My time at YTI before my senior year of high school meant the world to me. Even though it's only been two years since, I can safely say that YTI changed me and the path I’m supposed to follow, through not only the things I learned, but the lifelong friends I made. During those three weeks, I took classes in “Nonviolence and the Dangerous Politics of Jesus Christ” and Food Justice while living in an intentional community with 30 other high schoolers from around the world. Prior to YTI, I knew that I cared about equanimity among people, but the three weeks at Emory taught me how to arrive there through religion as a whole. YTI focused heavily on social issues, mainly race issues, privilege, and how to work against the “Powers That Be,” and systematic oppressions, just as Jesus did in his time: with compassion and kindness. My food justice class, along with the class about the refugee experience took a field trip to Jubilee Partners in Comer, GA. This summer, I will continue my fight against Powers That Be with Jubilee Partners. Jubilee is another intentional Christian community, though this one is focused on service rather than YTI’s focus on education. I will teach new immigrants to the United States English, work on the farm to promote sustainable living, and protest the death penalty, all while developing, exploring, and challenging my Christian faith. I cannot wait to shift my focus from school work to what I really care about: making a difference in places I didn’t know I had a voice in until YTI. I look forward to continuing to find my voice and make it heard with the skills I learned at Youth Theological Initiative.
I didn't know I had a voice until YTI.
Taste of YTI runs June 11-15 and The YTI Summer Academy runs July 2-22. As we look forward to this year of scholars we asked folks to look back on their time at YTI and how it continues to impact their life today. We asked Courtney Godwin (Scholar 2015) about the impact YTI had on her life and how it influenced her to spend the summer at Jubilee Farms.
I can safely say that YTI changed me and the path I'm supposed to follow
How did you first become involved with YTI?
I think it goes back to when I first got here in 2001. I remember YTI being spoken of very highly by the faculty members in faculty meetings and stuff like that, and it was a big deal to get invited. They would say, "No Strawn you're a new guy, you're not going to get asked to do this, this is for Luke Johnson and Luther Smith." So I thought it was a real distinct privilege when I got to do it!
What workshop do you teach?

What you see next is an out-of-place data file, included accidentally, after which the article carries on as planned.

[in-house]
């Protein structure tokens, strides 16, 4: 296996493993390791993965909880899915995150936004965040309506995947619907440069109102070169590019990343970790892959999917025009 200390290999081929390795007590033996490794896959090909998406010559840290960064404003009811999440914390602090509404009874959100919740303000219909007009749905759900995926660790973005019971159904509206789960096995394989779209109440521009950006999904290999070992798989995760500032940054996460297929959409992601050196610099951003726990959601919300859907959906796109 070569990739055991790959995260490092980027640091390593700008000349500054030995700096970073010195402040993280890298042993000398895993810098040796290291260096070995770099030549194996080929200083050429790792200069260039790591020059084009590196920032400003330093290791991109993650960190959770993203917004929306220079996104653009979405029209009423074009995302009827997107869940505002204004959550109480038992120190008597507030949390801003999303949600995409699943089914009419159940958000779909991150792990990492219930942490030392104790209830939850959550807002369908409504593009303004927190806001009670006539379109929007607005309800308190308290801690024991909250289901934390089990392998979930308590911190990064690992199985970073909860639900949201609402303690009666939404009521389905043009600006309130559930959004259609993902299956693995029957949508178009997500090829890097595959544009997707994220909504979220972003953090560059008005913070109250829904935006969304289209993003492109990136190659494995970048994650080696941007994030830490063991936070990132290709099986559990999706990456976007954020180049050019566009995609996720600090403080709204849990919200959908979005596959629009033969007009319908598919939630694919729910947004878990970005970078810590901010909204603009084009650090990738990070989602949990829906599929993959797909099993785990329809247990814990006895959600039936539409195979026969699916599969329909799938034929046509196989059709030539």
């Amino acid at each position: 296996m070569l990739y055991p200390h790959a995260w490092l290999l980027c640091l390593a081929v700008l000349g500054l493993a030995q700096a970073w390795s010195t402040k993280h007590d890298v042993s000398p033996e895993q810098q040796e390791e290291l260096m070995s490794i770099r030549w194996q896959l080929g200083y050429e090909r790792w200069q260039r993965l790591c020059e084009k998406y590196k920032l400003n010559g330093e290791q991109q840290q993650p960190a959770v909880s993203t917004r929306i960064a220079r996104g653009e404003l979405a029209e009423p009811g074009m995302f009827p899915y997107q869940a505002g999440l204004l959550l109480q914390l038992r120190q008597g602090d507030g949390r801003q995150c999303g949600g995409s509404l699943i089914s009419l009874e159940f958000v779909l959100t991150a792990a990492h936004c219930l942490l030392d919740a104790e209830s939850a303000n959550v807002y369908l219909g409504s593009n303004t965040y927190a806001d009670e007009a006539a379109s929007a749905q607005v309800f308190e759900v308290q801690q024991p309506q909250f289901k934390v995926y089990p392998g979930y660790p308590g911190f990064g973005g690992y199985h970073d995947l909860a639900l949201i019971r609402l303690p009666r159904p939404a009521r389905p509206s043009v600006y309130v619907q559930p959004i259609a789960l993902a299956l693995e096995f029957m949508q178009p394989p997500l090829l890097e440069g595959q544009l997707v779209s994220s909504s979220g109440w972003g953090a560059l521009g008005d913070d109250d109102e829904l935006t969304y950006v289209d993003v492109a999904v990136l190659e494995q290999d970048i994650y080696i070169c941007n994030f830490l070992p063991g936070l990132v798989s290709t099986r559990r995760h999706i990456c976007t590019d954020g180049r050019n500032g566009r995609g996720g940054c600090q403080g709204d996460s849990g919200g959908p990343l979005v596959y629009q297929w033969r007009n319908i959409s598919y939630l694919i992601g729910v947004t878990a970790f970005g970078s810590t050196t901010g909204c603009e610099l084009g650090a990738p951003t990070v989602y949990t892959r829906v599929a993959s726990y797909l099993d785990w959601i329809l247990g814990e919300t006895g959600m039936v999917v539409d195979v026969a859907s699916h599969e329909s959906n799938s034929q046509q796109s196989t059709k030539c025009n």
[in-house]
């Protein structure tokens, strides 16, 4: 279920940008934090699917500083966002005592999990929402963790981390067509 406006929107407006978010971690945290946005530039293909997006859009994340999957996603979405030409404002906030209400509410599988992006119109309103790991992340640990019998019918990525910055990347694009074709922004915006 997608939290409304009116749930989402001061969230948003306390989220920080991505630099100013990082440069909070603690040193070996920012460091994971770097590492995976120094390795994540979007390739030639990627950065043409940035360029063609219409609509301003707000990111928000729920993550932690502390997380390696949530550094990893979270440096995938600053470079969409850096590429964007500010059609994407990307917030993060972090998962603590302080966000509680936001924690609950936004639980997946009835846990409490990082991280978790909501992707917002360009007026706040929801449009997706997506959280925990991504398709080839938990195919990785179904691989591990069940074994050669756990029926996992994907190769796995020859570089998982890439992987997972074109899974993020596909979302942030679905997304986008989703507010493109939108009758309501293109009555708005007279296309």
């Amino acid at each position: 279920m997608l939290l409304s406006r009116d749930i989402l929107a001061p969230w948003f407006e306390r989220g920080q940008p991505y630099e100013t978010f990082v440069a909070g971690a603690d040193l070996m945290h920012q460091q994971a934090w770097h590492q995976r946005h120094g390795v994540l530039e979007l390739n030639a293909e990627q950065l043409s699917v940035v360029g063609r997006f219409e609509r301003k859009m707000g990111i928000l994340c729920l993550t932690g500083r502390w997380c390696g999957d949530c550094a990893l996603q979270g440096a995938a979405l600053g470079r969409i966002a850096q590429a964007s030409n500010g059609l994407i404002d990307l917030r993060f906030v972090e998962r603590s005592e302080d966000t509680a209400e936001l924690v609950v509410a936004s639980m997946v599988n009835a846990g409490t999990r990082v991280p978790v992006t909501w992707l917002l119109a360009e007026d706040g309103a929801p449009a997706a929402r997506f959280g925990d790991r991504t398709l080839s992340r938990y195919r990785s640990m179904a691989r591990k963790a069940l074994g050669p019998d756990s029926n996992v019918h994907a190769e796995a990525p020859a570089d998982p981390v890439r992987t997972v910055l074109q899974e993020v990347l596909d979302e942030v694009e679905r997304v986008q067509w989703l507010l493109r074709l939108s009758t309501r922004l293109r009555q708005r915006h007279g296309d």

So the first several years there, for a while, I did a plenary on interpretation, “The Twelve Theses of the Bible and Their Interpretation." I wrote them up to take the YTI scholars from ground zero, trying to restructure things to make it maximally accessible. Over the years we have tried to maximize the effectiveness of Plenary to address the same thing in varying ways so we've oriented it around the prophets or the prophetic call and Jonah to illustrate. I have also taught several workshops like on the Psalms.
A lot of professors might shy away from teaching with high school students. What can you tell them about its value for you? Or, for theological education?
I would say to the faculty that if you want something like native fluency in theology, someone who comes in after college, or second career, or they are a career student, it's in one sense too late and what you have to do is get into these kids' brains, lives, and everything at a much earlier stage to make the biggest impact and impression.
Has your experience in YTI impacted your teaching in any way?
Well, it helped me rethink my whole intro class, or at least the opening unit of my intro classes but it really started me on the whole process of thinking about language acquisition. I mean it's nothing new right? It's stepped education, you know graded education where you're moving through certain steps starting with smaller pieces and moving to bigger blocks and all that so that the learning is cumulative and building on itself. So that's helped me in teaching courses at Candler. But it's also just helped me in general thinking about when opportunities like YTI come along I try never to turn them down. They're gifts to me but also they force me to not be an ivory tower, head in the clouds, and communicate with real people.